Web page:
I am fertile ground is a piece imbued with the themes of Antonis workthe body as an artistic tool, both for making and meaning-making, which corresponds to the art objects that will inevitably outlast it. Her work as a product hinges upon her physical form in the time she makes it, a period sometimes as specific and short as the instant of a photograph.
This sense of bewilderment, of a past that is both accessible and impossible to decipher, is the real subject of Maria Stepanovas In Memory of Memory, translated from the Russian by Sasha Dugdale. Its ostensible subject is her own genealogy, going back through four generations of Russian Jews, which is presented to the reader like a cadaver on a tableall parts intricately connected and covered in film, both sticky and slippery to the touch. Stepanova is less interested in holding these parts up to the light than she is in recording her horror at the death of her history, its inability to speak for itself, and the plethora of morbidities which could inform its cause of death.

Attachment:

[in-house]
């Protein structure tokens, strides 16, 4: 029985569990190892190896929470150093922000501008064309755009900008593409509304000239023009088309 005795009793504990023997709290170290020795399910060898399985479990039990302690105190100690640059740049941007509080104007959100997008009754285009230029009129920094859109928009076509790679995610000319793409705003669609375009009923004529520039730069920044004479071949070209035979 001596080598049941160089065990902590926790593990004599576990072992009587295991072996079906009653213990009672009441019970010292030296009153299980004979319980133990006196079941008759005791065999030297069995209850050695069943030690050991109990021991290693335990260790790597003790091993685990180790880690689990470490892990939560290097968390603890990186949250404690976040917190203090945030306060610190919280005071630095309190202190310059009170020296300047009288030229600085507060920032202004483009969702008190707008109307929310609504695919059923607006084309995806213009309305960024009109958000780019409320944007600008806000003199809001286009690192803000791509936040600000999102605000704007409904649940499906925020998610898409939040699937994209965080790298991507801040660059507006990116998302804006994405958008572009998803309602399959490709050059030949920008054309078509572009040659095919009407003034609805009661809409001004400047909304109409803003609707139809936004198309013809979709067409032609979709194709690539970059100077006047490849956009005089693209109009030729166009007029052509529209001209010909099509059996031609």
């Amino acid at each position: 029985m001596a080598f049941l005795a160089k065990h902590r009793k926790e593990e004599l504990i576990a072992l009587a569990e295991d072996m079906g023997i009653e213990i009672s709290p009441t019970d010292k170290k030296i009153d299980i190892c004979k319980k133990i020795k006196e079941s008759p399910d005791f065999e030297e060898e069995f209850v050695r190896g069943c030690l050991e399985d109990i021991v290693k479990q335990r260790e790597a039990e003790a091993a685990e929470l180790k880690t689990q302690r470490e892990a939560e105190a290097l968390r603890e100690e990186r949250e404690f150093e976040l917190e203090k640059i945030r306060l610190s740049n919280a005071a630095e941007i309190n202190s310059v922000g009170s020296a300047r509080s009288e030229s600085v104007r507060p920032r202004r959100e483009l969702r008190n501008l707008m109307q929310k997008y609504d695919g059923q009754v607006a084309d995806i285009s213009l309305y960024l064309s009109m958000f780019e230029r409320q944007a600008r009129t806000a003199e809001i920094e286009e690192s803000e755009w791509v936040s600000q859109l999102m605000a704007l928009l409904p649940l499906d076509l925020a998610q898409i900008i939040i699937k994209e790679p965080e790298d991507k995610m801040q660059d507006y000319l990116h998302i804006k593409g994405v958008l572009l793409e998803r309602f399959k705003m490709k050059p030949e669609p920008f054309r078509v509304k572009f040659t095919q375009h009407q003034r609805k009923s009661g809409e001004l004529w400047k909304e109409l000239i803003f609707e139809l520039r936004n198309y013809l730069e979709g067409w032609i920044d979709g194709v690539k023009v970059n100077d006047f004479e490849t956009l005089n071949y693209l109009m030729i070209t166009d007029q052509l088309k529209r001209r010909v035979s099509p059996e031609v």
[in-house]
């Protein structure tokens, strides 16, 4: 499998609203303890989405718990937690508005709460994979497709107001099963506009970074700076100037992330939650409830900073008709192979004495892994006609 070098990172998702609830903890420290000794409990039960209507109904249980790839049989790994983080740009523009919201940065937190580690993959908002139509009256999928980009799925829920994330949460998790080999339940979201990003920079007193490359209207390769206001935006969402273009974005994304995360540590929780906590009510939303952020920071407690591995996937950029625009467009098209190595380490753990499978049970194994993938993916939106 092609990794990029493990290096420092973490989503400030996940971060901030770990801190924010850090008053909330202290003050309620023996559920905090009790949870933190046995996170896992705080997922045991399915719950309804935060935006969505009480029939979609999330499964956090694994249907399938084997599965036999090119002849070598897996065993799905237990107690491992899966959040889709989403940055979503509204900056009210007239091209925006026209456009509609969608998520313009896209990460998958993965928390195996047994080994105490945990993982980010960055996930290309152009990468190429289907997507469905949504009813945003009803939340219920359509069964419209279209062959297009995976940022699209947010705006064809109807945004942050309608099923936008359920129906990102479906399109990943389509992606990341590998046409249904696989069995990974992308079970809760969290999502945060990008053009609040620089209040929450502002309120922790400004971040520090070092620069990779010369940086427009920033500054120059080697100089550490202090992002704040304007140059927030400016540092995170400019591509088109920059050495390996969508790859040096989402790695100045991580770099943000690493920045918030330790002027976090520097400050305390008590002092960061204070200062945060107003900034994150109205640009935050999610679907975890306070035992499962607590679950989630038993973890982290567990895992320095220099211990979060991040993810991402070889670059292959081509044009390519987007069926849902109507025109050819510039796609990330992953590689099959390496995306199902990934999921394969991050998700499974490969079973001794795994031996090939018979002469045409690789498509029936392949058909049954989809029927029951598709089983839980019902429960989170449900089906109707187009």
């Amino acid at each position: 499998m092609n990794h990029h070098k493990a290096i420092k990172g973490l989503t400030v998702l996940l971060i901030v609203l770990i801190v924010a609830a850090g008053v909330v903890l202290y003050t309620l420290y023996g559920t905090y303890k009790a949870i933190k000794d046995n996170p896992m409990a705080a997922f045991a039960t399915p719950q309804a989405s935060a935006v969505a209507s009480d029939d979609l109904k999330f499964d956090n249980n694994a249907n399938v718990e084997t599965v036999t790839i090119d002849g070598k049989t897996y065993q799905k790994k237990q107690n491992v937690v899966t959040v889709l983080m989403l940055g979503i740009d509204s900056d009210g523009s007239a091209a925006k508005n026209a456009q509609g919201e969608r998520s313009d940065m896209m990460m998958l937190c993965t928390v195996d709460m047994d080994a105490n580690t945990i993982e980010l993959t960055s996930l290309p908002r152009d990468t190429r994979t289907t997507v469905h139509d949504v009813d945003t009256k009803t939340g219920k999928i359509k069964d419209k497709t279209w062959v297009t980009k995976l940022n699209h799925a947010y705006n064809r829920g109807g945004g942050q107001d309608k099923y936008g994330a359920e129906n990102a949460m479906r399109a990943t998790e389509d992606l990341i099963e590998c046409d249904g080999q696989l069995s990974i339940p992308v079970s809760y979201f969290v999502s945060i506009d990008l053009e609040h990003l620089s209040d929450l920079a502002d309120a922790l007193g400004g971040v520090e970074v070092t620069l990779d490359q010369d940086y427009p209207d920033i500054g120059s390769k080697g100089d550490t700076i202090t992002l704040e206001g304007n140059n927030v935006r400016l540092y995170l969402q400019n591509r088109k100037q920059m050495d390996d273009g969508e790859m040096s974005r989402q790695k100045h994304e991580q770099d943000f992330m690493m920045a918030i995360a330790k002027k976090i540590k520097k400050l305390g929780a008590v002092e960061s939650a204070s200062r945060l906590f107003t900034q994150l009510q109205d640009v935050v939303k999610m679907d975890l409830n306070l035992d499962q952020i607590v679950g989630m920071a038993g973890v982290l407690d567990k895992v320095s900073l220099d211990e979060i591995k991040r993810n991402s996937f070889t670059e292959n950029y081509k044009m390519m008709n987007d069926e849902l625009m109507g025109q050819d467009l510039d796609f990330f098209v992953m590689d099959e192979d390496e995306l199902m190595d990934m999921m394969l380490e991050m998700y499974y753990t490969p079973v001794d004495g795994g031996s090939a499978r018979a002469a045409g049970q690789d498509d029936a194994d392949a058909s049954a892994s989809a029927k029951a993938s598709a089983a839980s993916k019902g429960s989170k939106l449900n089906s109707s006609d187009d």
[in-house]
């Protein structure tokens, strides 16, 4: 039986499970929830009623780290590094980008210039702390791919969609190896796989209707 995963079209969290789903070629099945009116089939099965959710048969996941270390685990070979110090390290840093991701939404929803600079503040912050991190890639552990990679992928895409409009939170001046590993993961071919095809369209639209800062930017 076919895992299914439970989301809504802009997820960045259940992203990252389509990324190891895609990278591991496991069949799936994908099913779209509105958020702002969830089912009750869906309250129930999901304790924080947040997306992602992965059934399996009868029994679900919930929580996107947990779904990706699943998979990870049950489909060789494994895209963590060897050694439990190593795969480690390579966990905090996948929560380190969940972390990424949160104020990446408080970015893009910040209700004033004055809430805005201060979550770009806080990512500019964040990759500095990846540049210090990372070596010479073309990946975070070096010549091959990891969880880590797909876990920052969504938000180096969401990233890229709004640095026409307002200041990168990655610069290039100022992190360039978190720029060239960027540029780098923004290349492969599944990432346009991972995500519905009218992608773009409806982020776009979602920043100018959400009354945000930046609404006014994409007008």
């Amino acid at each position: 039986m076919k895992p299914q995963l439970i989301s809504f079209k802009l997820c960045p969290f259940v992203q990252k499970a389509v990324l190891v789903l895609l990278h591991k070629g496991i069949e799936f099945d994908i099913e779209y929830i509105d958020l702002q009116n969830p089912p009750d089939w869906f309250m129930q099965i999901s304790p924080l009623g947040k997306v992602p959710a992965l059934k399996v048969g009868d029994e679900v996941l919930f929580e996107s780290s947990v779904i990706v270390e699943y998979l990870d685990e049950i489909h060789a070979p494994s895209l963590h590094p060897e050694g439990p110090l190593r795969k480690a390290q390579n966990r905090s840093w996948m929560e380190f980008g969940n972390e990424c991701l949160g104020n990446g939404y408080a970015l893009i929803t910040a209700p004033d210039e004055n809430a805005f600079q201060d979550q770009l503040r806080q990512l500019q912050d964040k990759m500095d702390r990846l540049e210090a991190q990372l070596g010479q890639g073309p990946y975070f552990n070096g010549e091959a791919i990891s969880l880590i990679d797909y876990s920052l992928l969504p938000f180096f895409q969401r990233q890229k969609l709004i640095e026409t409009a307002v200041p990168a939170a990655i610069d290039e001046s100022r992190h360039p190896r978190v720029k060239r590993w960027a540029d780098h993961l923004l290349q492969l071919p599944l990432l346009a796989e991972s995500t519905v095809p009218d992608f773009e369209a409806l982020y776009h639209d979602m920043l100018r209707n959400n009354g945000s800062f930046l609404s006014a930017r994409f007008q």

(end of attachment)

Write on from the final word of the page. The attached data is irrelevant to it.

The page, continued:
This anthology assembles the poetic compositions of the poet and performer scarcely known in this country, but influential in Russia since the days of the Soviet Union. Monastyrskis poems call for action, and by their very nature draw attention to the activity of reading.
Unlike so many other exhibition monographswhich are often treated as something between a program guide and show souvenirMotor City Underground presents detailed reproductions of Sinclairs photographs, often blown up to full-page, alongside a wide variety of testimony. The range of dates and sources across which these statements are culled suggests years of research combing through a decades worth of underground missivesthe type of ephemera that does not often make it into digital archives.